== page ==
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Posterior Thigh

Whilst sometimes the mechanism of injury is obvious, occasionally the problem is insidious with a steady increase in symptoms over time. Your physiotherapist is an expert in assessing and differentiating the causes of pain in the back of the leg. In cases of torn muscle tissue, structured rehabilitation and careful management of scar tissue during the repair process are essential.

Treatment may include:

  • Soft tissue massage
  • Scar tissue management
  • Exercises to glide the sciatic nerve
  • Passive range of movement at the knee and hip joint
  • Weaning from walking aid
  • Gait re-education
  • Stability exercises
  • Concentric and eccentric muscle loading activities
  • Taping for pain, proprioception and to reduce swelling
  • Therepeutic ultrasound
  • Fracture and Post operative rehabilitation
  • In cases of sciatic irritation, assessment and treatment of your back

Hamstring Tear
There are three hamstring muscles that run down the back of your thigh bone. If a hamstring muscle is forcibly stretched beyond its limits the muscle tissue becomes torn. A tear in the Hamstring is classified depending on its severity as a first, second or third degree strain:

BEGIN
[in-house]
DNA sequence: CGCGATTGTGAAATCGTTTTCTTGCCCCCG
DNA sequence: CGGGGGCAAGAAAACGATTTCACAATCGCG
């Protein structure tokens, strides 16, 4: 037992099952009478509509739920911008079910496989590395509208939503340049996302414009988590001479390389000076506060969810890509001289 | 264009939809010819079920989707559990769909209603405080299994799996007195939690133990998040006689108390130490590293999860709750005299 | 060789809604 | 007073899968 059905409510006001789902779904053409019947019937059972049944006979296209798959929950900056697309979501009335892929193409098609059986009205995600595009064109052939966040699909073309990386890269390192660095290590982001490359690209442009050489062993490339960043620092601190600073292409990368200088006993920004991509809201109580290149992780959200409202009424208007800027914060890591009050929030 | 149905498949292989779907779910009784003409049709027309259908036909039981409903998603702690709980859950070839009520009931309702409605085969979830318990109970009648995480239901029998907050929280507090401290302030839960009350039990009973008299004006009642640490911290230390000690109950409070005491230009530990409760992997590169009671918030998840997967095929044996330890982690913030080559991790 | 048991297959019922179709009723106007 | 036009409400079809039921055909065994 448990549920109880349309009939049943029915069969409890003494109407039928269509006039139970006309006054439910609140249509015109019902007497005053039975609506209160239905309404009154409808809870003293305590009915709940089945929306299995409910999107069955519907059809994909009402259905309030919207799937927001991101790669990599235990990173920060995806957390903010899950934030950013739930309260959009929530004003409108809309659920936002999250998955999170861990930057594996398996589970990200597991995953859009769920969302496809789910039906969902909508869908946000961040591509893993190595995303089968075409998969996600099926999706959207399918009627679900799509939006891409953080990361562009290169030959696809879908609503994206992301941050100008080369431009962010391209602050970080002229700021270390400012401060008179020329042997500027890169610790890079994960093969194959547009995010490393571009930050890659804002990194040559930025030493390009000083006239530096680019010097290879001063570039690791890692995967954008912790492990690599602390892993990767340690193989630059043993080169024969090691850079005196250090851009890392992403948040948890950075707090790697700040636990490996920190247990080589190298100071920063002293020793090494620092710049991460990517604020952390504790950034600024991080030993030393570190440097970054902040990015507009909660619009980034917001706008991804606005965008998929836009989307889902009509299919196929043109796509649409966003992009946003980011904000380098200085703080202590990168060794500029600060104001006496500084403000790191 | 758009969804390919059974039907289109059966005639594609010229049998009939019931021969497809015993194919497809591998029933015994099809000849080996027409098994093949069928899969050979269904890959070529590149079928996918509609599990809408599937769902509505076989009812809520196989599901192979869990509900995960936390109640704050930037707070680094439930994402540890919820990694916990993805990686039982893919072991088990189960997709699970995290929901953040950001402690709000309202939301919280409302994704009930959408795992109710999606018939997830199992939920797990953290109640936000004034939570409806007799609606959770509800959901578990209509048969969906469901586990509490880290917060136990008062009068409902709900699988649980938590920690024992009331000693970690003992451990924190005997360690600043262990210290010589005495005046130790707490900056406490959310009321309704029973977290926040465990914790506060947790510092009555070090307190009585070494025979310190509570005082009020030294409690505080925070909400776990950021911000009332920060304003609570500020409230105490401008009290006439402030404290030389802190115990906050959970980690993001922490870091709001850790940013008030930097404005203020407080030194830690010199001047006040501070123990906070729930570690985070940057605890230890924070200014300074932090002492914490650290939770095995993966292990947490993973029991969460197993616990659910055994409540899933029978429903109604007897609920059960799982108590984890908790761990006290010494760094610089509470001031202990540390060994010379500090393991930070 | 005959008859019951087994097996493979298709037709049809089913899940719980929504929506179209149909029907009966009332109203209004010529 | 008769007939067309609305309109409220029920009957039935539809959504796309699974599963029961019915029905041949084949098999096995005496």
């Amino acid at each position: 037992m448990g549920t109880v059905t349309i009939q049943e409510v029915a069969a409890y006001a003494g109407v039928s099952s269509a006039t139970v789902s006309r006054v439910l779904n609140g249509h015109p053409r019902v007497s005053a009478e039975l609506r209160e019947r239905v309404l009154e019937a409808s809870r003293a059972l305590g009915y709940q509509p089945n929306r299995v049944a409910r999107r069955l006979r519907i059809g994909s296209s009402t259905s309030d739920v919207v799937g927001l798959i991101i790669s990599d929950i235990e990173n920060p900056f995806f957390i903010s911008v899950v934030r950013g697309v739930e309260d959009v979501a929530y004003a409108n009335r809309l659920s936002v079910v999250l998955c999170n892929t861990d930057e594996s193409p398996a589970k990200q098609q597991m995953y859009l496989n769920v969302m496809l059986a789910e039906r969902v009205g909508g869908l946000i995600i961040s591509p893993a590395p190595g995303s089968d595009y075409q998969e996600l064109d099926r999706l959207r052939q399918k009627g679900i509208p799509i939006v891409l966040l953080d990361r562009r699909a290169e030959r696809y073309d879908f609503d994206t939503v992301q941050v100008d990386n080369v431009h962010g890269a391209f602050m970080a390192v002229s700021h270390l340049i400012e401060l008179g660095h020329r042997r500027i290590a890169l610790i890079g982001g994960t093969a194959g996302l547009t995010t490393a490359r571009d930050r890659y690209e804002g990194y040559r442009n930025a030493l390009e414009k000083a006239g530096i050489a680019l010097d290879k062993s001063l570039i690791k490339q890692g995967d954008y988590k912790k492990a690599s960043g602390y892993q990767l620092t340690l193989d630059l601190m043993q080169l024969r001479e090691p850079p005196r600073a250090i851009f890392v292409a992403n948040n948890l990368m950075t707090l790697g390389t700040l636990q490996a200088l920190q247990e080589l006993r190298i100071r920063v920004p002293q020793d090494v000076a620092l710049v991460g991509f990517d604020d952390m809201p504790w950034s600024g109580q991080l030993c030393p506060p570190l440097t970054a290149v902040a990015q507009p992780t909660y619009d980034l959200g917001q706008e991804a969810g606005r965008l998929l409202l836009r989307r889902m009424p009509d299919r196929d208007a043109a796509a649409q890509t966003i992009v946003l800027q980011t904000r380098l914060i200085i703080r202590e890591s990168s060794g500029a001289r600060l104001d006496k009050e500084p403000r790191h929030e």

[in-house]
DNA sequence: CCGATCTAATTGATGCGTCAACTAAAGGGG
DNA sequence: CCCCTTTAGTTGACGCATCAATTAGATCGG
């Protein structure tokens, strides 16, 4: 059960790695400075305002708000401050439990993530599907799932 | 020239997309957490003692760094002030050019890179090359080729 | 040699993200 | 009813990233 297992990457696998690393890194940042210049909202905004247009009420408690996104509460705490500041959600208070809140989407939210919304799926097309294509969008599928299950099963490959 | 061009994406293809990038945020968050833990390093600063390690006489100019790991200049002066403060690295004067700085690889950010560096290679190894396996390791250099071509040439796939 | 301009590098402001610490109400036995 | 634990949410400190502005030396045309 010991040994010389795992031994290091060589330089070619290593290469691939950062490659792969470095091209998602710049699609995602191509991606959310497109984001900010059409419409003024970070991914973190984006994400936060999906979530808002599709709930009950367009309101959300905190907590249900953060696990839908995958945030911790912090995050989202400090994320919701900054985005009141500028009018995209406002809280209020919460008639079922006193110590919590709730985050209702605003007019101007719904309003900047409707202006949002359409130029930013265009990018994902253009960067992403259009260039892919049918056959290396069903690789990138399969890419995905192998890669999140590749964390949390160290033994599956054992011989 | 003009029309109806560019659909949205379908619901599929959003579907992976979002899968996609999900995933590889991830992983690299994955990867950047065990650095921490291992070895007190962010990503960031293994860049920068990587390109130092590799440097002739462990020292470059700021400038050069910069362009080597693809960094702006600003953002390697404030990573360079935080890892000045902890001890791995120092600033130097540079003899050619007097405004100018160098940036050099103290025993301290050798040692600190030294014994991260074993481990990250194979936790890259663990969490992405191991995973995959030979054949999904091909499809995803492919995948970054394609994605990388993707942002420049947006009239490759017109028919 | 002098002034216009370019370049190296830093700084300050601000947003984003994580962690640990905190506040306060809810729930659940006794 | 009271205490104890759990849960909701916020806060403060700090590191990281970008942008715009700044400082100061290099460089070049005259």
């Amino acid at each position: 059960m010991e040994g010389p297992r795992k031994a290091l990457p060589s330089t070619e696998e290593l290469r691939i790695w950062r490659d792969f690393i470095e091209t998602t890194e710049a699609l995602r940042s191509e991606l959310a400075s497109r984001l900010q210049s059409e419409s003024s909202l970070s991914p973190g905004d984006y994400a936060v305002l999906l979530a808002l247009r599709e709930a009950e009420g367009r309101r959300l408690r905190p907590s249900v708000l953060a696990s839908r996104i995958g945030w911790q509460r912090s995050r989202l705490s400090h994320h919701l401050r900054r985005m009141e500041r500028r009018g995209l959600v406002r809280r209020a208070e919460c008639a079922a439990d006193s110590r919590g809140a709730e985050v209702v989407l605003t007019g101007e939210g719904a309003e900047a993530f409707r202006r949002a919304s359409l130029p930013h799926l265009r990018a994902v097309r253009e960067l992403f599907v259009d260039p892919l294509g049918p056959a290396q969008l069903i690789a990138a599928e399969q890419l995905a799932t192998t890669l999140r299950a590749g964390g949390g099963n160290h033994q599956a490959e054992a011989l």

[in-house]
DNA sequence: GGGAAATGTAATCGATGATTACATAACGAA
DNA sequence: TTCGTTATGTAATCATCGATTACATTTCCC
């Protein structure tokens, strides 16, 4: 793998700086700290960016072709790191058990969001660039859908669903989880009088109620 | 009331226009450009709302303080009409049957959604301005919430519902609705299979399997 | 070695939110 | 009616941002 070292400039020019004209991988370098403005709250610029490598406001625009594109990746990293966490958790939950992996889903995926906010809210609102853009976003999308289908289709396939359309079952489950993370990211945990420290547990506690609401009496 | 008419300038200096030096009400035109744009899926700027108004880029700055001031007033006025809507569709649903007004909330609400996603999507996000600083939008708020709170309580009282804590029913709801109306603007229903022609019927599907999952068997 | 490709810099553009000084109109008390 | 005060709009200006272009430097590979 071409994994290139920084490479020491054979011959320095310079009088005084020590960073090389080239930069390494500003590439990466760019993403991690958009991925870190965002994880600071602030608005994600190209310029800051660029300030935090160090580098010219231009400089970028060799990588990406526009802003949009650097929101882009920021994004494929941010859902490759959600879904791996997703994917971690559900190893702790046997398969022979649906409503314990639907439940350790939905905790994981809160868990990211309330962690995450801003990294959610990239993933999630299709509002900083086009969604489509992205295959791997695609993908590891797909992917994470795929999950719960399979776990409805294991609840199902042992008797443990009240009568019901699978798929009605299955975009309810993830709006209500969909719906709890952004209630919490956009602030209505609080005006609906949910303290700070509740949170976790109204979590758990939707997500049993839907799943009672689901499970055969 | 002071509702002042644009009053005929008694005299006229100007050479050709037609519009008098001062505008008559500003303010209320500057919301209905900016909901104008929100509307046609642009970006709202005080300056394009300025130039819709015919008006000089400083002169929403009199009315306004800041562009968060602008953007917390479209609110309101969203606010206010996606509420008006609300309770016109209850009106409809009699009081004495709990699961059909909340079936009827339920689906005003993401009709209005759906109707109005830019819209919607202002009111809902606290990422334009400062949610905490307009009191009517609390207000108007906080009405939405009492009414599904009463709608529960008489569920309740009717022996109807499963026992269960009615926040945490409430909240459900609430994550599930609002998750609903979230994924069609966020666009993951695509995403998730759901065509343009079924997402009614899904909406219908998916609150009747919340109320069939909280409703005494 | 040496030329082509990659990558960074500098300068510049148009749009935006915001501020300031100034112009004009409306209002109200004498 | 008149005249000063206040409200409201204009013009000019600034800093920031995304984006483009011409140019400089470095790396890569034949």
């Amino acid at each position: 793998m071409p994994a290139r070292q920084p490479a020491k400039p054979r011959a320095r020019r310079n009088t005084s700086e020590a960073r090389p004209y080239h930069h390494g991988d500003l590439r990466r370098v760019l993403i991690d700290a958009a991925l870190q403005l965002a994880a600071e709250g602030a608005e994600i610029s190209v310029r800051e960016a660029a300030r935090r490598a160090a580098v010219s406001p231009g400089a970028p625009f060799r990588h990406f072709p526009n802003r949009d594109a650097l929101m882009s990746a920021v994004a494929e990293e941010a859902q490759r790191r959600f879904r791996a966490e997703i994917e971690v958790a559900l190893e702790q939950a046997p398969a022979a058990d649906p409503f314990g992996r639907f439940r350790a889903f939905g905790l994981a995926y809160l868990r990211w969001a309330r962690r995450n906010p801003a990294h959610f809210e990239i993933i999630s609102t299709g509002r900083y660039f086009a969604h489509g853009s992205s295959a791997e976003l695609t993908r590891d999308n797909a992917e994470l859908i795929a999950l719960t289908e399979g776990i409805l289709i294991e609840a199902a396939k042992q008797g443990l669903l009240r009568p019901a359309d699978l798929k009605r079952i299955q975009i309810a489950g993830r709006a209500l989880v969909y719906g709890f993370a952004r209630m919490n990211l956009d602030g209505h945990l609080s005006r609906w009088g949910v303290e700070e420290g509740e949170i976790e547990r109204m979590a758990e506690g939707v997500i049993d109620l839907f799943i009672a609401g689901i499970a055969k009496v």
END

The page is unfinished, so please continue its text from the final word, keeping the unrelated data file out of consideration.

A first degree strain is damage to a few muscle fibres, there may be a sensation of cramp or tightness and a slight feeling of pain when the muscles are stretched or contracted.

A second degree strain is damage to a more extensive number of muscle fibres and is classified as a moderate injury. Because there is a greater amount of tissue damage, a second degree strain will have significant impact on the functional ability of the leg. A patient may have swelling, localised bruising, muscle spasm, tenderness over the injury site, reduced or limited range of motion, and weakness in the muscle. Over the next few days the bruising may track down the leg because of the effect of gravity.

A grade three strain is a complete rupture of the muscle either within the muscle belly or at the musculotendinous junction (where the muscle and tendon connect). There is an immediate burning or stabbing and the patient is unable to walk without pain. The muscle is completely torn and there may be a large lump of muscle tissue above a depression where the tear is. There is normally extensive bruising that appears shortly after injury and may be down the whole of the leg into the calf and ankle.

Sciatic Pain
If anything happens to impinge the sciatic nerve, it can become symptomatic. It is common to feel pain in the buttock, the back of the thigh, the outside of the lower leg and even the foot and ankle. There may be burning, toothache, numbness or pins and needles. There can be weakness in the muscle groups the sciatic nerve supplies and sensory perception can be reduced.